Have you met David Fraser before?
If you’ve read UpViral’s case studies in the past, surely, you’ve come across David’s story of how he reached over 34K leads and $300K in sales.
He achieved those results on his first referral contest using UpViral in 2019.
And that initial success presented a business opportunity that continues to grow and thrive to this day. 🔥
If this is the first time you’ve heard of David…
He’s the founder of Bunkie Life, an Ontario-based company that’s famous for its small log cabins or bunkies. Not only is David a passionate business owner, but he’s also a husband and father of 3.
David’s massive achievement back in 2019 had already inspired our audience to launch their own campaigns to build their email list and grow their business!
But today, we had the pleasure of speaking with him again in one of our UpViral Co-Pilot shows… after learning about the 3 bunkie contests he did in 2020 that resulted in:
- 8K campaign visitors
- A total of 180.6K leads
- More than $1.5M in sales
- Social media growth
Check out the screenshots 👇
We hope that through David’s case study, you will realize what’s truly possible with contest campaigns done right. And it doesn’t matter if this is your first time or if you’re looking to improve your current contest strategy.
There’s something valuable to learn by checking out this case study.
Watch our 1-hour video interview with David below, read the whole case study (all important points were taken from the video)… or do both!
Note: All screenshots in this case study were taken from the video recording and Bunkie Life’s Facebook page.
Let’s get started.
An Overview of David’s Campaigns
David ran a total of 3 campaigns in 2020 using UpViral:
The First Campaign
This campaign started in January and ended in February, just right before the COVID-19 pandemic. It targeted Ontario (where Bunkie Life is based).
That campaign got 371.6K visitors and resulted in 103.5K leads.
See David’s Facebook announcement post about the contest:
The Other Two Campaigns a.k.a. “Double-Barrel” Campaign
These campaigns were done at the same time during the fall season. It started in October and ended in November.
Here, David did two giveaways that targeted two separate locations: Ontario and British Columbia.
According to David, he was curious to try something different this time. Instead of doing the usual campaign that targeted residents from Ontario, he wanted to “test” whether it’s possible to run a contest and even sell bunkies to an audience from a different location ― people who cannot come to see the bunkies in person.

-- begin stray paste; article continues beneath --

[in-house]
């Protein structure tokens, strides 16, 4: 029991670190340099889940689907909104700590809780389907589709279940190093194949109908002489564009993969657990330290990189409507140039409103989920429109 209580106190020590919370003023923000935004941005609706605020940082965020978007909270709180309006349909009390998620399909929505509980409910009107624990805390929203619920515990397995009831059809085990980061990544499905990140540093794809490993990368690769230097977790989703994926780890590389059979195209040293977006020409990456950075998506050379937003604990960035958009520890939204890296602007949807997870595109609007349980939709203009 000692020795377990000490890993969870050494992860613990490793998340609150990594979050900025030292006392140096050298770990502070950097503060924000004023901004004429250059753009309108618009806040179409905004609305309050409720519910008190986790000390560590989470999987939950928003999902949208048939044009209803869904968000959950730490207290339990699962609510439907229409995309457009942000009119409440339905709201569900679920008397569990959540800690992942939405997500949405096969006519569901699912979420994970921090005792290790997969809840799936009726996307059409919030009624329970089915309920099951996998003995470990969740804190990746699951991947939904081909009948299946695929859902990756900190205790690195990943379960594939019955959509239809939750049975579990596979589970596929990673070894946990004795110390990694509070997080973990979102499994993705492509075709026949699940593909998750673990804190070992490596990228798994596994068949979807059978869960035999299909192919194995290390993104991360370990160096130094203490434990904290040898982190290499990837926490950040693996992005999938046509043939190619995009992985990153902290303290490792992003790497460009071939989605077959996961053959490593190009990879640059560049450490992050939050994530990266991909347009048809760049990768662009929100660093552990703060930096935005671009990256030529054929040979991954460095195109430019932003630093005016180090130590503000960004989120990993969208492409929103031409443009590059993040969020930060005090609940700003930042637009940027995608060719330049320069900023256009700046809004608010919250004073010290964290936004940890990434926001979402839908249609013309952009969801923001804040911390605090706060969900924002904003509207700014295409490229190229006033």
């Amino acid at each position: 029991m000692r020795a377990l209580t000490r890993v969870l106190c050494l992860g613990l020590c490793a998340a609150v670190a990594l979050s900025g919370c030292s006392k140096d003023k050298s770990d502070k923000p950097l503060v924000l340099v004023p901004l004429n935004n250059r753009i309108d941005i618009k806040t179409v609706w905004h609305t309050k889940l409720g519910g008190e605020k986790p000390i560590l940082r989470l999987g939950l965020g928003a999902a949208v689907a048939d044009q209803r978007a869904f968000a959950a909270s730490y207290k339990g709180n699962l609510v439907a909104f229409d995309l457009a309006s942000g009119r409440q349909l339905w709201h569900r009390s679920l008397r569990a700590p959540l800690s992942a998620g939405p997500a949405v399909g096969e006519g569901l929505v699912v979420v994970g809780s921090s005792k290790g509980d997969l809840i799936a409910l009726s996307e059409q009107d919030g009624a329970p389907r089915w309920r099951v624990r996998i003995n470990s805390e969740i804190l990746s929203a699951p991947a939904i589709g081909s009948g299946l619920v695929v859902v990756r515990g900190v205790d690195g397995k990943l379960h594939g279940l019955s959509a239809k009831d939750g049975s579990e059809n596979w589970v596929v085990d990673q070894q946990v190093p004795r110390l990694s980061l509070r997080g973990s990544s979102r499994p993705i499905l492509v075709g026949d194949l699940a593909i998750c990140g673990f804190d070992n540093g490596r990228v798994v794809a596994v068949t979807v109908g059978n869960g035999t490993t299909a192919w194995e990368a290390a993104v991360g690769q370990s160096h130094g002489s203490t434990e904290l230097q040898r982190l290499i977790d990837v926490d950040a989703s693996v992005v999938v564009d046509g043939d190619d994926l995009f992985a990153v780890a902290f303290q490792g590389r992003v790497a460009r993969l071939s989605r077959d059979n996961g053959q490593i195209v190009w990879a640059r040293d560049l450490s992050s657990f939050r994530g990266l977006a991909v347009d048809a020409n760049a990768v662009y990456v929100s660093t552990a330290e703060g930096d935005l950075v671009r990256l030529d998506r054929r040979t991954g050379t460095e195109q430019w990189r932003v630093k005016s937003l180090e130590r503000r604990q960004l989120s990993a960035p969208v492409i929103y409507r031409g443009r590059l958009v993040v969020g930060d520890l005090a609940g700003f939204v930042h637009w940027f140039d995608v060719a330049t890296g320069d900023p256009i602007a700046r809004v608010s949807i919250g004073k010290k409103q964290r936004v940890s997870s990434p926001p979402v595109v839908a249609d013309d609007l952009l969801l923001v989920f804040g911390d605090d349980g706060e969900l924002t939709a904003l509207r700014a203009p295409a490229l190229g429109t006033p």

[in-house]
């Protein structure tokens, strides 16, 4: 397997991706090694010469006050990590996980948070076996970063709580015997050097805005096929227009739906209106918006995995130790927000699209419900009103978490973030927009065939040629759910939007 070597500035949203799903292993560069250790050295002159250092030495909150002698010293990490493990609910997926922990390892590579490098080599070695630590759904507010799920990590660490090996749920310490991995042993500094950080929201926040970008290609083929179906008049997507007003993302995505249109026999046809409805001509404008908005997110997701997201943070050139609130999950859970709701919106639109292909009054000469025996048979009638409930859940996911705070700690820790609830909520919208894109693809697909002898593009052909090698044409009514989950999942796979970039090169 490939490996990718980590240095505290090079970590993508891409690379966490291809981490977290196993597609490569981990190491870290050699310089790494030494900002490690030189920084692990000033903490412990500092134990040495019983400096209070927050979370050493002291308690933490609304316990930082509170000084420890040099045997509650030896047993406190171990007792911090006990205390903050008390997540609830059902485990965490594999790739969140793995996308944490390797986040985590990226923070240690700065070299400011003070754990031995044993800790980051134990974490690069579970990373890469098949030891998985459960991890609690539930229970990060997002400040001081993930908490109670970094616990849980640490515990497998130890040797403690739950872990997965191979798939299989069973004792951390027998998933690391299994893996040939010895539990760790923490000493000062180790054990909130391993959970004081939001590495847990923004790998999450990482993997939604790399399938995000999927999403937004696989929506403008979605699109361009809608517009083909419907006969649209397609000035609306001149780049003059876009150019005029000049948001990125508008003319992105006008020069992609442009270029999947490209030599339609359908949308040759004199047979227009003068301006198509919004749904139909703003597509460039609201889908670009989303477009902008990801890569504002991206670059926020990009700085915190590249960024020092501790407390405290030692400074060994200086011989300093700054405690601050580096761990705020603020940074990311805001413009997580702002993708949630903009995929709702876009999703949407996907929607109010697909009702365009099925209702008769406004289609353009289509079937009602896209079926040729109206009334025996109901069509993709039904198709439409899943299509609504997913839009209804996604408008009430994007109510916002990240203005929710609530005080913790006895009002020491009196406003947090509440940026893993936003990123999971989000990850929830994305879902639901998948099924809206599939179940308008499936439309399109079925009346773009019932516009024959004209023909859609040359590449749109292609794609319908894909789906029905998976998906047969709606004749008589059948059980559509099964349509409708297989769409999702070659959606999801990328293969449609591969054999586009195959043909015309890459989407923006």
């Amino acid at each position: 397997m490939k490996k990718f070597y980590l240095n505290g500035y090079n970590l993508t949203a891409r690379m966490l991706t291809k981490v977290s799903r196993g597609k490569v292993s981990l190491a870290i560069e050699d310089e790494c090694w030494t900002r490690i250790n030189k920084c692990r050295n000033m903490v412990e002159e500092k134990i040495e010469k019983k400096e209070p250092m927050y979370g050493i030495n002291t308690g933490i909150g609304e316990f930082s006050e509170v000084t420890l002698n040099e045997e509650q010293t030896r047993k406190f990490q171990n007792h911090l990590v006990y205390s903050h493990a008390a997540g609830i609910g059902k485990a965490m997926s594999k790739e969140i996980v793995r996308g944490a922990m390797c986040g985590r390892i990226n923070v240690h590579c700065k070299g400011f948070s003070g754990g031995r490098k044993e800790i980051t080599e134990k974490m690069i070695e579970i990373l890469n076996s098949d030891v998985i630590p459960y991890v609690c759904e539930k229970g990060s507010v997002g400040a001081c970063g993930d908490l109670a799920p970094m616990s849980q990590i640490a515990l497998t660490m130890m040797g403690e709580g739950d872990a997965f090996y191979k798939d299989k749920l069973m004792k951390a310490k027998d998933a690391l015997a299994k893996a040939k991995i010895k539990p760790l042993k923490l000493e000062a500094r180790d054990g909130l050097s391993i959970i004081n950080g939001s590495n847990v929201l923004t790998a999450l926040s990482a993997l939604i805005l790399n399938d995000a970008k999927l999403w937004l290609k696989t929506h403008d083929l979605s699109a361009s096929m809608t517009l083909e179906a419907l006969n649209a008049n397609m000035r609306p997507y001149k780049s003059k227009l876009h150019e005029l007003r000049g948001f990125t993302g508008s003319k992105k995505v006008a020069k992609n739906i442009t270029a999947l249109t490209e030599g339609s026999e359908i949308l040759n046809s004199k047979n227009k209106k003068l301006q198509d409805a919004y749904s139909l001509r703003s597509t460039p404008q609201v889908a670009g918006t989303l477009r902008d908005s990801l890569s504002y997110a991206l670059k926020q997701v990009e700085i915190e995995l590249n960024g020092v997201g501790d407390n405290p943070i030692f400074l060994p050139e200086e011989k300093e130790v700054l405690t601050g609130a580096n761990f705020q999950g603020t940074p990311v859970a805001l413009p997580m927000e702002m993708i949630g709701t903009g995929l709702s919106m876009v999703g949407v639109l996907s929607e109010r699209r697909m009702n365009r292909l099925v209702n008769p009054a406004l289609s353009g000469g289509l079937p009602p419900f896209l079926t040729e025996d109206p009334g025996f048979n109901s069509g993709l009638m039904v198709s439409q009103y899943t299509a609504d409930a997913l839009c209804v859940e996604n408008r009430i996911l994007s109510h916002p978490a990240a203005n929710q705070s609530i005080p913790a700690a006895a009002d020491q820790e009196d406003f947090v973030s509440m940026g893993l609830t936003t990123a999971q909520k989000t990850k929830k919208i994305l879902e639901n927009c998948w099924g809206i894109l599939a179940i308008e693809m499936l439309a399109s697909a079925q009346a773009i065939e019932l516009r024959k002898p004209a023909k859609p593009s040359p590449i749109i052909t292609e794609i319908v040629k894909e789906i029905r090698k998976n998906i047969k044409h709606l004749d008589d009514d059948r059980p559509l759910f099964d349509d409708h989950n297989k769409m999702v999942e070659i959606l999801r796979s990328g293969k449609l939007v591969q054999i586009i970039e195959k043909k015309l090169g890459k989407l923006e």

Here’s David’s Facebook live kickoff post of that “double-barrel” campaign:
If you watch the video, David calls out his audience: “We’re giving away one bunkie to somebody from Ontario and another bunkie to somebody from British Columbia.”
Results Have More Than Tripled Compared to the 2019 Bunkie Life Contest…
Before we get into all the nitty-gritty details of David’s contest, overall, David was more than satisfied with his results.
His initial goal for 2020 was to TRIPLE the results from 2019. However, he achieved way more than he expected. David mentioned that he was able to sell more bunkies during his big sale at the end of his first campaign (Jan-Feb) alone:
Choosing the Contest Prize to Give Away
If you’re wondering why David’s campaigns effortlessly go viral, this is the reason: David knows what incentive to give away ― an incentive that doesn’t just get a lot of leads but more importantly qualified leads.
For the first campaign in 2020 (Jan-Feb), David gave away a $9000 log cabin bunkie with loft:
For the second “double-barrel” campaign in 2020 (Oct-Nov) he gave away 2 smaller $9000 bunkies ― one for his Ontario audience and the other for his British Columbia audience:
These prizes clearly connected with David’s audience as you can tell from their responses to his contest announcement posts:
Everyone already had their own plans on what to do with the bunkie if they ever won it. 😃
This leads us to ask: “What makes a great contest prize?”
Whatever you’re giving away, make sure that it:
- Aligns with your target market’s wants and needs. David knew who his target audience was: People whose families were getting bigger, had a backyard, or wanted to earn extra income from a bunkie (through Airbnb).
- Meets your campaign goals. Similar to last year’s contest, David wanted to hold a sale ($1000 off) at the end of the contest for those who didn’t win but still wanted to have a bunkie. What better way to drive future purchases than to offer one of his bunkies as the contest prize?
- Socially acceptable. A socially acceptable contest prize is something that people can talk openly about and share with their friends. This results in more people entering your contest, more leads, and more potential customers.
Note that a great prize doesn’t have to be super expensive. Just because you’re offering something worth thousands of dollars, doesn’t mean that prize instantly goes viral.
According to David, while a contest prize shouldn’t be expensive, it needs to be positioned in such a way that makes them want it.
Let’s get into the “how.”